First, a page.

Transgene transfer to wild relatives of crop plants: Invasiveness concepts for novel traits and new habitats.
Letourneau, Deborah*,1, Hagen, Joy1, 1 University of California, Santa Cruz, CA, USA
ABSTRACT- Since the 1980s ecologists have favored an introduced species model for evaluating potential environmental effects of genetically engineered organisms. We examine the extent to which invasion theory can predict which organisms and traits are of relatively more concern, and which environments are likely more invasible. For GE crops, the introduction of genes that confer novel forms of pest resistance for crop protection are under scrutiny for risks associated with increased fitness, competitive ability, and invasiveness of wild crop relatives that may obtain the trait through gene flow. Crops transformed with genes derived from the bacterium Bacillus thuringiensis (Bt) to express insecticidal proteins are now the most common genetically engineered organisms in the environment. In California, Bt-cabbage and Bt-broccoli have been developed for resistance to lepidopteran pests and field-tested. We examine their wild relatives in different habitats in terms of predictions from invasion theory. To test potential effects of a lepidopteran resistance trait in three different environments, we protected, with frequent Bt sprays, 4 wild radish and 4 wild mustard plants at each of 30 sites in each of three growing conditions, and added a caterpillar monthly to 4 other plants, sprayed with denatured Bt spray. Preliminary analyses show that lepidopteran exclusion resulted in a 16% reduction in plant damage by herbivores, on average, for both radish and mustard. Seedling mortality was significantly reduced in Bt spray plots of mustard, but not of radish. Changes in plant fitness of wild mustard and radish when protected from lepidopteran herbivory, and among habitats (cultivated fields, agricultural field margins, and naturally occurring vegetation) can be projected demographically and relative invasibility compared using matrix models.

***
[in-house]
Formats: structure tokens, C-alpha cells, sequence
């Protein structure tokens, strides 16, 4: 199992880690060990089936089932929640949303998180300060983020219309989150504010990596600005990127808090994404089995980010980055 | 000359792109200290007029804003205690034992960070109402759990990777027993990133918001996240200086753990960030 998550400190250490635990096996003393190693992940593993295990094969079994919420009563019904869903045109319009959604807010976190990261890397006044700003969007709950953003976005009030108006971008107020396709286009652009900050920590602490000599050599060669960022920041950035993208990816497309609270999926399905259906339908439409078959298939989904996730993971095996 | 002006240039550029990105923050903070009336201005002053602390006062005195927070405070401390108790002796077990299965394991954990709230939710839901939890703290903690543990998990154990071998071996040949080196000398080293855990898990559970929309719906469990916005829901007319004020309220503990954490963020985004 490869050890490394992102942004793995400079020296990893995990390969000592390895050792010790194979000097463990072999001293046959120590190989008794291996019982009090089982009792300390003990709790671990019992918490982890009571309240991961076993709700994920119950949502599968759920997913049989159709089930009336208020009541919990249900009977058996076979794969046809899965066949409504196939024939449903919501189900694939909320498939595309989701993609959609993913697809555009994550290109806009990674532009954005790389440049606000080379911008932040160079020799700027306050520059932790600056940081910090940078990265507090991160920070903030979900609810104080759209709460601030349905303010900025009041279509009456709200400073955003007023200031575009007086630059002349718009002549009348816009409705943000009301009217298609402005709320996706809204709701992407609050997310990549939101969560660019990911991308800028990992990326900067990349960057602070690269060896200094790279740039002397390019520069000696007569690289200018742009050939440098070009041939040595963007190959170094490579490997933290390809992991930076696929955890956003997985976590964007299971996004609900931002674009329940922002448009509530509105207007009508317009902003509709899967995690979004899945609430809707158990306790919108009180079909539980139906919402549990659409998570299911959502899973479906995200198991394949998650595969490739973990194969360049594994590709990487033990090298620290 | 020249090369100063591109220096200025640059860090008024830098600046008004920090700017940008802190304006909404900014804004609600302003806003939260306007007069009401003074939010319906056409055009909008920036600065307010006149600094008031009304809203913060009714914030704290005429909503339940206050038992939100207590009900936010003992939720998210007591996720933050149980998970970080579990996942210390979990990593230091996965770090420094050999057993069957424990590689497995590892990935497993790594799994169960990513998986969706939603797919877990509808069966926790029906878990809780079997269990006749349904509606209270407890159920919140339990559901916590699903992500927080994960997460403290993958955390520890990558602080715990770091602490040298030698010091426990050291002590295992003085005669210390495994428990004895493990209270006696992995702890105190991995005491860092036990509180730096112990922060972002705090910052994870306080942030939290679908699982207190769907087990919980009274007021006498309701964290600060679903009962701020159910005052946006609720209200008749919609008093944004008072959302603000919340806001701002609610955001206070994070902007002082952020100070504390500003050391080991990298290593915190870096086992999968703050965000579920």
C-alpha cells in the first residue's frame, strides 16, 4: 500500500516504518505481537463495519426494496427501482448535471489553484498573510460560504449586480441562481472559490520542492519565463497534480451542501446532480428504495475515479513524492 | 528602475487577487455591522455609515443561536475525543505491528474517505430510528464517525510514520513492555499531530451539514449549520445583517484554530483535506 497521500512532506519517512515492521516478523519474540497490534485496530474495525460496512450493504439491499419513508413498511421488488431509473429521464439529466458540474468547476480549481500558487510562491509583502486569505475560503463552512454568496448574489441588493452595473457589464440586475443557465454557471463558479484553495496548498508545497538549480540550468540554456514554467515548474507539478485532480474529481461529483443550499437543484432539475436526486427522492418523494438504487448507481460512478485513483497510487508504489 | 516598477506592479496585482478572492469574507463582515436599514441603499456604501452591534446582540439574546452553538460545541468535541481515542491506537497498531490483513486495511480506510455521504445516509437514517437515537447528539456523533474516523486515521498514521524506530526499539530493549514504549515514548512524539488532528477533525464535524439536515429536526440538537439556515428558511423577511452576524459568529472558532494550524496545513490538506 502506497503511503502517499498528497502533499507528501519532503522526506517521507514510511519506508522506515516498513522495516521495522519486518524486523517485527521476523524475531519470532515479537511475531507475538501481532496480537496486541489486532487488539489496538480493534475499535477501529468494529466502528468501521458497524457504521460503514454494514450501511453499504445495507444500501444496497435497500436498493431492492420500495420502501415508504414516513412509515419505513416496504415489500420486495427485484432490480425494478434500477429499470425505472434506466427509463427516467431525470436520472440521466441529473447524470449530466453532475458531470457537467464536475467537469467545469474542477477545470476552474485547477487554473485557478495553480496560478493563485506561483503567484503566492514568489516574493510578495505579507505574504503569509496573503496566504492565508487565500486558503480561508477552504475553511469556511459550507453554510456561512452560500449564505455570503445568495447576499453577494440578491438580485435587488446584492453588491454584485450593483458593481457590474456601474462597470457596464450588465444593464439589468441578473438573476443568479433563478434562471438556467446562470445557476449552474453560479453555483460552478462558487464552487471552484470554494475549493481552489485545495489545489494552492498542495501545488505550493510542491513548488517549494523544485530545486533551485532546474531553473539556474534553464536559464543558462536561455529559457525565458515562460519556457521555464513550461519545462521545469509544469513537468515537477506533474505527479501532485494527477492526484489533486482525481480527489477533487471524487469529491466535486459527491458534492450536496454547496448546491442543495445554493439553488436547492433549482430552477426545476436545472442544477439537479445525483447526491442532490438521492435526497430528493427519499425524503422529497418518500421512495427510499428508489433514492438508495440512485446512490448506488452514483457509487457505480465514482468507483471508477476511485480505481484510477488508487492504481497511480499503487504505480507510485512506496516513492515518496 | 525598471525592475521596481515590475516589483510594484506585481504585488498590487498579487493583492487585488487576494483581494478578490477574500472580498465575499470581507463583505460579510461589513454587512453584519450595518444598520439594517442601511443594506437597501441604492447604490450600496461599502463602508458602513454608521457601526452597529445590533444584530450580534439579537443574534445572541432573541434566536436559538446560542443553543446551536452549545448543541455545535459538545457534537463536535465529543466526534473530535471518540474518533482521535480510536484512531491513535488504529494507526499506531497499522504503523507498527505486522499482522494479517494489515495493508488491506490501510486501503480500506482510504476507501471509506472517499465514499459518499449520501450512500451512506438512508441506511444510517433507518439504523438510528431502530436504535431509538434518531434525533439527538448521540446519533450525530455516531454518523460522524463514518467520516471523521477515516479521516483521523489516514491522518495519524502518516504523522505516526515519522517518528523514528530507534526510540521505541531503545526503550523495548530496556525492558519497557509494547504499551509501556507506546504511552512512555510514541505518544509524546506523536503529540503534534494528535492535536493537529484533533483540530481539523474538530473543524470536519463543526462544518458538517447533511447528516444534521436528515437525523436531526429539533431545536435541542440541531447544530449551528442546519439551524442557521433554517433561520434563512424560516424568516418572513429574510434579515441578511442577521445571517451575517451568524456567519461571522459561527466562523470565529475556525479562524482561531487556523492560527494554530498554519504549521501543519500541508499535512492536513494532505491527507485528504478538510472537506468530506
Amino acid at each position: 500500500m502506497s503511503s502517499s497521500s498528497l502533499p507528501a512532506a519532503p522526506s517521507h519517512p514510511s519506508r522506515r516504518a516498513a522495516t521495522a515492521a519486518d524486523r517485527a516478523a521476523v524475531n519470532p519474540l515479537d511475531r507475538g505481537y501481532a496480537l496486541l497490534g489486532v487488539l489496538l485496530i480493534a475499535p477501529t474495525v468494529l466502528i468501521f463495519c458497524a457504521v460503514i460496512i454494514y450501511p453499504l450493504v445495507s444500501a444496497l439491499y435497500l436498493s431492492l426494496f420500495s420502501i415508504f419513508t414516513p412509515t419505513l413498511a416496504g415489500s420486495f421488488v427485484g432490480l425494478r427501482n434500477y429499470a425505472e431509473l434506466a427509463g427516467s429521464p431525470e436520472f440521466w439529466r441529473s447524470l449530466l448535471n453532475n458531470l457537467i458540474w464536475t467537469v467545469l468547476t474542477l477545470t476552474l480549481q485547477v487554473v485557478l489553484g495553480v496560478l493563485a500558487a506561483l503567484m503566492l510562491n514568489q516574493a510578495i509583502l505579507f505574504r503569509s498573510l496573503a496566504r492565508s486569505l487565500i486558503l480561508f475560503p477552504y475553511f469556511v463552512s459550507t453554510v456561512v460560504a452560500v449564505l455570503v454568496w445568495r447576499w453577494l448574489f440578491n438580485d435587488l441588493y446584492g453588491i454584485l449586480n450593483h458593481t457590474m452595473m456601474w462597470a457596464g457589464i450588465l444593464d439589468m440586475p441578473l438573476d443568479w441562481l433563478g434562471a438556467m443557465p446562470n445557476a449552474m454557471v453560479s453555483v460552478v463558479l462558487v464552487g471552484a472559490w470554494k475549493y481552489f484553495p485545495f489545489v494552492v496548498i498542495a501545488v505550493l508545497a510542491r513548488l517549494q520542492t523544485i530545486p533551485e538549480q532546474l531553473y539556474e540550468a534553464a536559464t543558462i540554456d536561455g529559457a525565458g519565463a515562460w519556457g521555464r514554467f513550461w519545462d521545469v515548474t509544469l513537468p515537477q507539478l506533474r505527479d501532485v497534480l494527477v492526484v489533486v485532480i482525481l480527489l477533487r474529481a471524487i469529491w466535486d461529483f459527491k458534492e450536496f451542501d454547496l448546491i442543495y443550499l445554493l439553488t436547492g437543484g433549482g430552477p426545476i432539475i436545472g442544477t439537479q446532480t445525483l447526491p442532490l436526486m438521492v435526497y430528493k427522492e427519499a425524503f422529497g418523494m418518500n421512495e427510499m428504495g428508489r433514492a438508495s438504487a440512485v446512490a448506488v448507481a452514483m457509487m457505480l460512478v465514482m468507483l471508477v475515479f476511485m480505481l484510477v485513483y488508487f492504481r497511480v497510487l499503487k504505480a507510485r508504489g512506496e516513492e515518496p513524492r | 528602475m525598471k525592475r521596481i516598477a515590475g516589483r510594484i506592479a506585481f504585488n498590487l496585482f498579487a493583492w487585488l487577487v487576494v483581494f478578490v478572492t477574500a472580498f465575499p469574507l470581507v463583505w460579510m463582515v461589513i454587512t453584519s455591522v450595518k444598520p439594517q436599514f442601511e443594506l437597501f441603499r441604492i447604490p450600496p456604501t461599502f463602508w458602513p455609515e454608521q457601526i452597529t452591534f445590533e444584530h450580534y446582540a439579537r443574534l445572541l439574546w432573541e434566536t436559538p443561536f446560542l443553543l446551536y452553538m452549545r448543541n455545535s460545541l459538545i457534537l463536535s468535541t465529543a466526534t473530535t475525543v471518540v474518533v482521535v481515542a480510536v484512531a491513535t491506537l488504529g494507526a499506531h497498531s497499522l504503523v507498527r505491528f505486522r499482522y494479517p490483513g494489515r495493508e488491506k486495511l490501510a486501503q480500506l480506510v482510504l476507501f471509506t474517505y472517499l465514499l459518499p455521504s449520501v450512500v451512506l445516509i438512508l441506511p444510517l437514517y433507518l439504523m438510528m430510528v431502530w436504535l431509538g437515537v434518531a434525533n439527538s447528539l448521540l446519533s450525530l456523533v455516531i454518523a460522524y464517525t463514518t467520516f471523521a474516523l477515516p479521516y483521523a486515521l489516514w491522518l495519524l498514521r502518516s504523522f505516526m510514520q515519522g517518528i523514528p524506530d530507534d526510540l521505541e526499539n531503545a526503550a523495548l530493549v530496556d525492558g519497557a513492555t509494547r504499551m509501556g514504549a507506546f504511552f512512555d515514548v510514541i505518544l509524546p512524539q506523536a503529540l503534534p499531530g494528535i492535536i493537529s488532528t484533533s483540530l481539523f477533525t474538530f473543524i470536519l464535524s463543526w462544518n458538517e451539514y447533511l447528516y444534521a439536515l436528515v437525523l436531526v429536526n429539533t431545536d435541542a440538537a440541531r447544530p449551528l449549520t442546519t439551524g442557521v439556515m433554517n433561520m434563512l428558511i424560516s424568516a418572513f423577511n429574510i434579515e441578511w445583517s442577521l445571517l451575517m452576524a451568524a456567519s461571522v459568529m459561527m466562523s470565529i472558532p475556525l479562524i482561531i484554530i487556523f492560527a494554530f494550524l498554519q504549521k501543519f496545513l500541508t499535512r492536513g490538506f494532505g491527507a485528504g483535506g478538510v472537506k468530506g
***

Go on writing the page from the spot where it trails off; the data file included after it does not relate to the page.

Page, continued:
Key words: invasion theory, genetically engineered crops, transgene, plant fitness
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